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Abstract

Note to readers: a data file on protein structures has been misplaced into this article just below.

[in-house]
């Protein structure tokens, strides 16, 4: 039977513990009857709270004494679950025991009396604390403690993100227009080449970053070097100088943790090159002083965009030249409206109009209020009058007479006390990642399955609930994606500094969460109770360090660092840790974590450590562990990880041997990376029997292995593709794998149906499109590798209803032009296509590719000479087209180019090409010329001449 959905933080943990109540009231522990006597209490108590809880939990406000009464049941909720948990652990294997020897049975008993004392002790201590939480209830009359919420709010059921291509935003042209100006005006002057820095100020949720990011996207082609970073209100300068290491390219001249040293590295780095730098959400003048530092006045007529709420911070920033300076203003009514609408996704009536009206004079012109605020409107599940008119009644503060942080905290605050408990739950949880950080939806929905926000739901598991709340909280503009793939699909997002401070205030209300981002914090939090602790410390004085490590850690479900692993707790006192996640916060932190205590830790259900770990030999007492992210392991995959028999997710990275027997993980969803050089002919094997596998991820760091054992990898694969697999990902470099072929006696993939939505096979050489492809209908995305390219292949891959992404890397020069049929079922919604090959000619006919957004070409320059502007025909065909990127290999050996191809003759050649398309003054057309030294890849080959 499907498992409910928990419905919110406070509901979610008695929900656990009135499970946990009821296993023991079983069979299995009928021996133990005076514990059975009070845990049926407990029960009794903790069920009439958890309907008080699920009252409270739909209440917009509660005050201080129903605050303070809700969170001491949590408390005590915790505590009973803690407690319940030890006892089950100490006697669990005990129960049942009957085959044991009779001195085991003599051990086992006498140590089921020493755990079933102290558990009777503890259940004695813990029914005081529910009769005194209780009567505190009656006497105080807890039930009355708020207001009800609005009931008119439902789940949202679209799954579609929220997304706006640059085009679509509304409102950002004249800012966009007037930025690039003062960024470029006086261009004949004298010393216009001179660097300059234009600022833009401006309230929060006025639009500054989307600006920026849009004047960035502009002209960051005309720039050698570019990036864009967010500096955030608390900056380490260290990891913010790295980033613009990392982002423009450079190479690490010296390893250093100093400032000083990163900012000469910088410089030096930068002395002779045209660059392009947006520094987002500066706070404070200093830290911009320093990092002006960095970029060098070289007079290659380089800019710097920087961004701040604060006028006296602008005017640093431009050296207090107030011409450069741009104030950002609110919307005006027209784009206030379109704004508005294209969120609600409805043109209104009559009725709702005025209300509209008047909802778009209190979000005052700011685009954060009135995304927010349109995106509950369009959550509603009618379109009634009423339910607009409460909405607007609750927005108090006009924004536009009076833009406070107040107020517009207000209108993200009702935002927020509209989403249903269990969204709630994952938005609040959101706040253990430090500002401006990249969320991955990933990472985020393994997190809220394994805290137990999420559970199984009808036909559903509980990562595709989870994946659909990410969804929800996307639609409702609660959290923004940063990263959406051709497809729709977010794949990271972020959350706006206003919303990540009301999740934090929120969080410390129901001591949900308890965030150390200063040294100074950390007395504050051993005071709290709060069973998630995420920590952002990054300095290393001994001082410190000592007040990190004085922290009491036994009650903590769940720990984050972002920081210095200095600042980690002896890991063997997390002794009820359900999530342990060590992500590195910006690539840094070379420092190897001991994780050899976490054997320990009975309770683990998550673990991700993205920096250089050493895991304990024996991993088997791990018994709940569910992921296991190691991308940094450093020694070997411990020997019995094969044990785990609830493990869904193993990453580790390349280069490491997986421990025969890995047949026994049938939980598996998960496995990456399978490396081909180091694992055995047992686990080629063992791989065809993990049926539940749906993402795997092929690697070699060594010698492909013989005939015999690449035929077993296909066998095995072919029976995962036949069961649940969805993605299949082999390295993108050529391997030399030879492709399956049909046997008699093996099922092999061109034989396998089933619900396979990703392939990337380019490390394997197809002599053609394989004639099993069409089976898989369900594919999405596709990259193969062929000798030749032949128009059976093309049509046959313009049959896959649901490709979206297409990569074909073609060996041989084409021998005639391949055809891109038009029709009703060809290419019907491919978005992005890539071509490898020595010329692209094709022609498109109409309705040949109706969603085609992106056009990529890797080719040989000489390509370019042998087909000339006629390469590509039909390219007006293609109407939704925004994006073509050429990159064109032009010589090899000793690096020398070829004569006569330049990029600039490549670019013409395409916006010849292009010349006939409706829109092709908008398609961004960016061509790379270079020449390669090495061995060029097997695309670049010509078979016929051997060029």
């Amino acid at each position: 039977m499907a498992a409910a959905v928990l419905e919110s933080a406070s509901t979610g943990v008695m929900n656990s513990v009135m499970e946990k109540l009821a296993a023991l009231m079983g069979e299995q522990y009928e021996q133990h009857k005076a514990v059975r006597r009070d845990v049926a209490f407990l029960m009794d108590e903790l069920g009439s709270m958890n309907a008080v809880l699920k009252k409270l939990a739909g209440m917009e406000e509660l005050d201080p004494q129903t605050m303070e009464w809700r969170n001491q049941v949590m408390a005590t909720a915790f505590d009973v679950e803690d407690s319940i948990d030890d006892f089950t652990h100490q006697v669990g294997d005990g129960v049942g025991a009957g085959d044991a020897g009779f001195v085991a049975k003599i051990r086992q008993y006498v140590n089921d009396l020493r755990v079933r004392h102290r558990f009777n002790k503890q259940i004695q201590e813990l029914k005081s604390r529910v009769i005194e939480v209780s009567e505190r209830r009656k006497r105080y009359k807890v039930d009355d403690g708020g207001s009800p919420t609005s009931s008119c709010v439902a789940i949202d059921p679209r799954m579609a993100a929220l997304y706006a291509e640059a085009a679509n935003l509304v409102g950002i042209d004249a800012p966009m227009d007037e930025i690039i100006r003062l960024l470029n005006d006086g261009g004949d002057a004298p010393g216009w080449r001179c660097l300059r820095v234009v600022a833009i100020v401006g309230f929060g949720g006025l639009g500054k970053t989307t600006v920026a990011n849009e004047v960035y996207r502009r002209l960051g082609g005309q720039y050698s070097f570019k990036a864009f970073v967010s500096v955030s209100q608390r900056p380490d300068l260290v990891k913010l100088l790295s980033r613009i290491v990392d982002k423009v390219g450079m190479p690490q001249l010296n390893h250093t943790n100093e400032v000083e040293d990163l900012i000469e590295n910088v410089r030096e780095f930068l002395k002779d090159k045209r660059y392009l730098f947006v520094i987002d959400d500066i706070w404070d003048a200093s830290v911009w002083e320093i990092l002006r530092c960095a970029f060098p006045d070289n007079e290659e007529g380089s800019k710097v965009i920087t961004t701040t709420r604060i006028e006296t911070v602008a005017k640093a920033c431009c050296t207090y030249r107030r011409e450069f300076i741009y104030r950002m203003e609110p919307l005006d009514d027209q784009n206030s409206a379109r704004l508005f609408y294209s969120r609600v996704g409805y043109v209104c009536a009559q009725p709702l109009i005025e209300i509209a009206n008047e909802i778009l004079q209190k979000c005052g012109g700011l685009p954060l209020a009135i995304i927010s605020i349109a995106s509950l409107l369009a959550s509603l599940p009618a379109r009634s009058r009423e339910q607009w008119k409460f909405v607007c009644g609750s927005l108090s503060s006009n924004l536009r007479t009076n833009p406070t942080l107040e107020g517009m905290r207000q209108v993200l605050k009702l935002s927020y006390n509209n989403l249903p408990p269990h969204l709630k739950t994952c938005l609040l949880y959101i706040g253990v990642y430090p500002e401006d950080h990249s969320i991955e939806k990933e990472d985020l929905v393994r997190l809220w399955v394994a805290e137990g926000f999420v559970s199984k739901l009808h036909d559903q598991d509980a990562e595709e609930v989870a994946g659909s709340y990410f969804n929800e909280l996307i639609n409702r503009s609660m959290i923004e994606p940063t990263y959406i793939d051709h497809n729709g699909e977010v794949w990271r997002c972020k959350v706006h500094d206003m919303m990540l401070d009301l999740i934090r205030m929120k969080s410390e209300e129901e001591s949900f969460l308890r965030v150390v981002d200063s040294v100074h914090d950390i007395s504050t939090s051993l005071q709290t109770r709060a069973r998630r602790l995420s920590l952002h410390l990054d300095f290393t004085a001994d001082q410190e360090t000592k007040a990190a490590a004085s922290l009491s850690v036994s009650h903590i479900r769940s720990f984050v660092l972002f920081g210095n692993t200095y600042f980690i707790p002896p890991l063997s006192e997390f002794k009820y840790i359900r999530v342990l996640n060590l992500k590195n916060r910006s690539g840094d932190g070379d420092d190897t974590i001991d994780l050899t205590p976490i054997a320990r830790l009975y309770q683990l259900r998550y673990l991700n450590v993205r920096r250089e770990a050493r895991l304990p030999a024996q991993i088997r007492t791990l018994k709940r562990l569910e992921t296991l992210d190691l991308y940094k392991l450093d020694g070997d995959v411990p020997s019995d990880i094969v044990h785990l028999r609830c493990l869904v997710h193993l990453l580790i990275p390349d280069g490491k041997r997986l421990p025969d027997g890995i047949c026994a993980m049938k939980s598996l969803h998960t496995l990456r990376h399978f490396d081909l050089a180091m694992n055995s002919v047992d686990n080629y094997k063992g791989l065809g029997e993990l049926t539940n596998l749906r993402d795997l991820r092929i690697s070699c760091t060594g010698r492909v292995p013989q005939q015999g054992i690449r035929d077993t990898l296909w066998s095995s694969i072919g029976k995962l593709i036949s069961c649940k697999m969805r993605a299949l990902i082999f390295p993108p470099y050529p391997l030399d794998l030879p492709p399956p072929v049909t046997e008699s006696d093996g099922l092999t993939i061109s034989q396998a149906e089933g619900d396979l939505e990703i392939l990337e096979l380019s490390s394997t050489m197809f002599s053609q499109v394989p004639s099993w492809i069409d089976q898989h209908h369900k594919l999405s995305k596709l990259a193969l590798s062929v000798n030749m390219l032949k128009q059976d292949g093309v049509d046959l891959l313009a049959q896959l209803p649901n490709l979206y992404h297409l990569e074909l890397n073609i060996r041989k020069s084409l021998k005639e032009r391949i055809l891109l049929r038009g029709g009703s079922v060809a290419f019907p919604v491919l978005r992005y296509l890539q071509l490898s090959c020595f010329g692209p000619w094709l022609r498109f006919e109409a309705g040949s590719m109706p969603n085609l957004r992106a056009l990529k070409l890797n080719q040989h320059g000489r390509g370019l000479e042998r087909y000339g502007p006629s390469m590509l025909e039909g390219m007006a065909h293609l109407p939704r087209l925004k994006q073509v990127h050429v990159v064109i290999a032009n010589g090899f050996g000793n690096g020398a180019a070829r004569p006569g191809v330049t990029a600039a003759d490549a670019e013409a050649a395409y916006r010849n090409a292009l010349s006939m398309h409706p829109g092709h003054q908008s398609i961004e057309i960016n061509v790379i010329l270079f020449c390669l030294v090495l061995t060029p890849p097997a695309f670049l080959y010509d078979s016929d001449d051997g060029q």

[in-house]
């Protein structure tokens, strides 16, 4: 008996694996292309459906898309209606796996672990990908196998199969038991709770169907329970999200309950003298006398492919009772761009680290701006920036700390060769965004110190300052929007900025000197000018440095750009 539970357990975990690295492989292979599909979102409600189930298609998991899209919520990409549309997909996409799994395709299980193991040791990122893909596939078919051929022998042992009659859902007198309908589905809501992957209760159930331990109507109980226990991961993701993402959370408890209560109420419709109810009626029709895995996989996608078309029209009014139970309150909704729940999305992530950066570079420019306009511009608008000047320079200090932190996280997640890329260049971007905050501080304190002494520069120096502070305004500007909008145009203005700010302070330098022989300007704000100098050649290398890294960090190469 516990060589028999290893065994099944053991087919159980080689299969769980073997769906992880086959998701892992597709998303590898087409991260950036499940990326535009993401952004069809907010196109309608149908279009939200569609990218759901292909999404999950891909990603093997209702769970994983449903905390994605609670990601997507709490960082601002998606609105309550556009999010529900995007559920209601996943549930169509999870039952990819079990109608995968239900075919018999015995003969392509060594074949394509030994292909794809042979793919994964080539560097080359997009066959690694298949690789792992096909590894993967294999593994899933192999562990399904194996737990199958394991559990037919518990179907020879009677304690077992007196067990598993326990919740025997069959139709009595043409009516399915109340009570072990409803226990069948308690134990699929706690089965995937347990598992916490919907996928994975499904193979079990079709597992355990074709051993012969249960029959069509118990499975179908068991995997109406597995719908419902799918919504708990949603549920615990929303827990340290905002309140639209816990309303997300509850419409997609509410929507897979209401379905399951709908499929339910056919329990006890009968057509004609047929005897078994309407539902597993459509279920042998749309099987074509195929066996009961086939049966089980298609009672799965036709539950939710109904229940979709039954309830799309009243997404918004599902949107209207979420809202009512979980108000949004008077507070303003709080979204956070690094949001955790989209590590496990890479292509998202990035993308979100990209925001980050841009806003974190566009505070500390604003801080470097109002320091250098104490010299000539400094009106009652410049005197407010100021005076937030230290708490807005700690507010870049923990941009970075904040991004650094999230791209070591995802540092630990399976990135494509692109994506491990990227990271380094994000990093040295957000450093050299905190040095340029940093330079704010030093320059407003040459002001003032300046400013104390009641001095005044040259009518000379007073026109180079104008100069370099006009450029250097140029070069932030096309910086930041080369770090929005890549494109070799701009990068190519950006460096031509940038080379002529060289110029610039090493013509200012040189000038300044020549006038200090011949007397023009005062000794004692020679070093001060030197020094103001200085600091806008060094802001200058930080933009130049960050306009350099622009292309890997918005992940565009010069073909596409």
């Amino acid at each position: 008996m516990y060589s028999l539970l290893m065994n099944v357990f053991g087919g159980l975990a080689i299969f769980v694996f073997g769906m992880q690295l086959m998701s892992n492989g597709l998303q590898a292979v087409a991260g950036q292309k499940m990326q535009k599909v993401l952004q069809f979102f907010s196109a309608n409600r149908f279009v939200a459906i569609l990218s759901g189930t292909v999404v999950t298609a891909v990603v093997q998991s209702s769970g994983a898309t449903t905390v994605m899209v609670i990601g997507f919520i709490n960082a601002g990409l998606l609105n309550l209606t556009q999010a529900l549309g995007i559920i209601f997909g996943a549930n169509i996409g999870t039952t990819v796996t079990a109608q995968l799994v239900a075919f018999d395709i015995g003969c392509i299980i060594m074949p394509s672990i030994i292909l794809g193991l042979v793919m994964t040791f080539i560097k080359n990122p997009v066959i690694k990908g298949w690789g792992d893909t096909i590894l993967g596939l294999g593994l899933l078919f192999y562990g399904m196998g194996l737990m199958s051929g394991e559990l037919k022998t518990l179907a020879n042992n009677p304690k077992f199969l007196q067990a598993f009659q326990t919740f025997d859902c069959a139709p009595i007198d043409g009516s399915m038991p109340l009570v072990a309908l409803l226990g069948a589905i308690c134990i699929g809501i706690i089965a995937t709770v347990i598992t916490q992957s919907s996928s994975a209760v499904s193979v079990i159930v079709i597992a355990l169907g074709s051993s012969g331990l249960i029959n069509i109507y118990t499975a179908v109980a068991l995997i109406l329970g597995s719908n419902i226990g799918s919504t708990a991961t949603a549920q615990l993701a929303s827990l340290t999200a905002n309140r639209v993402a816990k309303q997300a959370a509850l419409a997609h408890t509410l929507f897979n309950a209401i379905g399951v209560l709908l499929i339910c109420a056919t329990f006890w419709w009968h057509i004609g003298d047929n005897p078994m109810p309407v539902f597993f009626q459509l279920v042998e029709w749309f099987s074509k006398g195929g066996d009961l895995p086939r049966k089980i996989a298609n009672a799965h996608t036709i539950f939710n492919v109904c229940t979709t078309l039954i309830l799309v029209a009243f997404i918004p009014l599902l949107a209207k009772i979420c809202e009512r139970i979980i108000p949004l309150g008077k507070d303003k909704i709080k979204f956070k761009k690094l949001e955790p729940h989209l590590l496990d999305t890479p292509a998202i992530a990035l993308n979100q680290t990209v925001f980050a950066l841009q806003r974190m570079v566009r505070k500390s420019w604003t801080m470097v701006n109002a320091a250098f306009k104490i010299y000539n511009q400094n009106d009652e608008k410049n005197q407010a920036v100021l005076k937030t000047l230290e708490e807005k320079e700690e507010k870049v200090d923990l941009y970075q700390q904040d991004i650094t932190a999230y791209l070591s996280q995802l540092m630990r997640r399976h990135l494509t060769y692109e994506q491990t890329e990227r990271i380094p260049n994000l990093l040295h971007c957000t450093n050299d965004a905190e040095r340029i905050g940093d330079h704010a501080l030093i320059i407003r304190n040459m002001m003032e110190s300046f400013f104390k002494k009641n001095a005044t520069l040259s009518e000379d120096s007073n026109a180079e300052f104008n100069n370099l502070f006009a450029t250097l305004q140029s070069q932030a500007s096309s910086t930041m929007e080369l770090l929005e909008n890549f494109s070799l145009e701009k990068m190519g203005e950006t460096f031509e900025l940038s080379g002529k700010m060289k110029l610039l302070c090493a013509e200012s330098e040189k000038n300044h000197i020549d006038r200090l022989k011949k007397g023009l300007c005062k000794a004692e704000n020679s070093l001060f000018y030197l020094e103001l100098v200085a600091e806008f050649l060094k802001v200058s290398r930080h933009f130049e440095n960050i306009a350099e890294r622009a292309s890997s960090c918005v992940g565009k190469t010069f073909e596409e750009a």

In-depth exploration of Lewis’s Till We Have Faces, his retelling of the Psyche and Cupid myth from the viewpoint of one of Psyche’s sisters, Orual. Taking as her key the god’s admonition to Orual after she forces her sister to disobey him, “You also shall be Psyche,” Hood examines Orual’s transformations of herself and her society and the nature and meaning of the tasks she symbolically shares with her sister. An appendix details similarities and differences between the classical Latin sources and Lewis’s version.

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